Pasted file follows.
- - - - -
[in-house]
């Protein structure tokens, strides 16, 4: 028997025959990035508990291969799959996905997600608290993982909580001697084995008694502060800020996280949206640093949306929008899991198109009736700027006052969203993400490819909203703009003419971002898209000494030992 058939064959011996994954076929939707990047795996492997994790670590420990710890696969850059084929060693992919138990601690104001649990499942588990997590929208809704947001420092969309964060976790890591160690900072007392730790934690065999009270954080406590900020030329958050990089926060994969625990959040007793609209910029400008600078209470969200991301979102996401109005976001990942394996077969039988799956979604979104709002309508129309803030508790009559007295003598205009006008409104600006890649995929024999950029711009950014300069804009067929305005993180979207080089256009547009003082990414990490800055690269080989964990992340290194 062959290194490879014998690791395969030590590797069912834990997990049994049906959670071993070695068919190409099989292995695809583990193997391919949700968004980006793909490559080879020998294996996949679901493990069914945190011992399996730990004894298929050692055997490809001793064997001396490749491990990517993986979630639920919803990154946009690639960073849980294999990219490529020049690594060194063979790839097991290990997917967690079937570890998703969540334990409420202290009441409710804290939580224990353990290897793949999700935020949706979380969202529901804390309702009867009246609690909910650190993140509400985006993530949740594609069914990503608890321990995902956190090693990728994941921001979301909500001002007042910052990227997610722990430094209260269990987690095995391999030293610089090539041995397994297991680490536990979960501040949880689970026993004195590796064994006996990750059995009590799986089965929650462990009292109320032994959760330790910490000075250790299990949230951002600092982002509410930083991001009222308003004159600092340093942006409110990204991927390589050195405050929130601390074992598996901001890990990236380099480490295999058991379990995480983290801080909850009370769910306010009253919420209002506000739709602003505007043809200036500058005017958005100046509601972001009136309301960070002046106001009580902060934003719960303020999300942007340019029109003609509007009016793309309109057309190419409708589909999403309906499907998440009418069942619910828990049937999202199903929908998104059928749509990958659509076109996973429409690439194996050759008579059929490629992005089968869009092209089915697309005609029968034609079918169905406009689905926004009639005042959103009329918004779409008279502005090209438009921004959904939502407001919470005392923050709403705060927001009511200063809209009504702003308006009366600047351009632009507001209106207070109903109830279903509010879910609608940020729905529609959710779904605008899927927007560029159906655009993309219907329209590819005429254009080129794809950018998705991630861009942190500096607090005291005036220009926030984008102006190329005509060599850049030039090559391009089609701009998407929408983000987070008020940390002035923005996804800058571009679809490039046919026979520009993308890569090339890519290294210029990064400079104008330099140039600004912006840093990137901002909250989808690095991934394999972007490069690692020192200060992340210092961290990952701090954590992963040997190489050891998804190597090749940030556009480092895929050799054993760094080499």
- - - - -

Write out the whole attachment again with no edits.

[in-house]
């Protein structure tokens, strides 16, 4: 028997025959990035508990291969799959996905997600608290993982909580001697084995008694502060800020996280949206640093949306929008899991198109009736700027006052969203993400490819909203703009003419971002898209000494030992 058939064959011996994954076929939707990047795996492997994790670590420990710890696969850059084929060693992919138990601690104001649990499942588990997590929208809704947001420092969309964060976790890591160690900072007392730790934690065999009270954080406590900020030329958050990089926060994969625990959040007793609209910029400008600078209470969200991301979102996401109005976001990942394996077969039988799956979604979104709002309508129309803030508790009559007295003598205009006008409104600006890649995929024999950029711009950014300069804009067929305005993180979207080089256009547009003082990414990490800055690269080989964990992340290194 062959290194490879014998690791395969030590590797069912834990997990049994049906959670071993070695068919190409099989292995695809583990193997391919949700968004980006793909490559080879020998294996996949679901493990069914945190011992399996730990004894298929050692055997490809001793064997001396490749491990990517993986979630639920919803990154946009690639960073849980294999990219490529020049690594060194063979790839097991290990997917967690079937570890998703969540334990409420202290009441409710804290939580224990353990290897793949999700935020949706979380969202529901804390309702009867009246609690909910650190993140509400985006993530949740594609069914990503608890321990995902956190090693990728994941921001979301909500001002007042910052990227997610722990430094209260269990987690095995391999030293610089090539041995397994297991680490536990979960501040949880689970026993004195590796064994006996990750059995009590799986089965929650462990009292109320032994959760330790910490000075250790299990949230951002600092982002509410930083991001009222308003004159600092340093942006409110990204991927390589050195405050929130601390074992598996901001890990990236380099480490295999058991379990995480983290801080909850009370769910306010009253919420209002506000739709602003505007043809200036500058005017958005100046509601972001009136309301960070002046106001009580902060934003719960303020999300942007340019029109003609509007009016793309309109057309190419409708589909999403309906499907998440009418069942619910828990049937999202199903929908998104059928749509990958659509076109996973429409690439194996050759008579059929490629992005089968869009092209089915697309005609029968034609079918169905406009689905926004009639005042959103009329918004779409008279502005090209438009921004959904939502407001919470005392923050709403705060927001009511200063809209009504702003308006009366600047351009632009507001209106207070109903109830279903509010879910609608940020729905529609959710779904605008899927927007560029159906655009993309219907329209590819005429254009080129794809950018998705991630861009942190500096607090005291005036220009926030984008102006190329005509060599850049030039090559391009089609701009998407929408983000987070008020940390002035923005996804800058571009679809490039046919026979520009993308890569090339890519290294210029990064400079104008330099140039600004912006840093990137901002909250989808690095991934394999972007490069690692020192200060992340210092961290990952701090954590992963040997190489050891998804190597090749940030556009480092895929050799054993760094080499």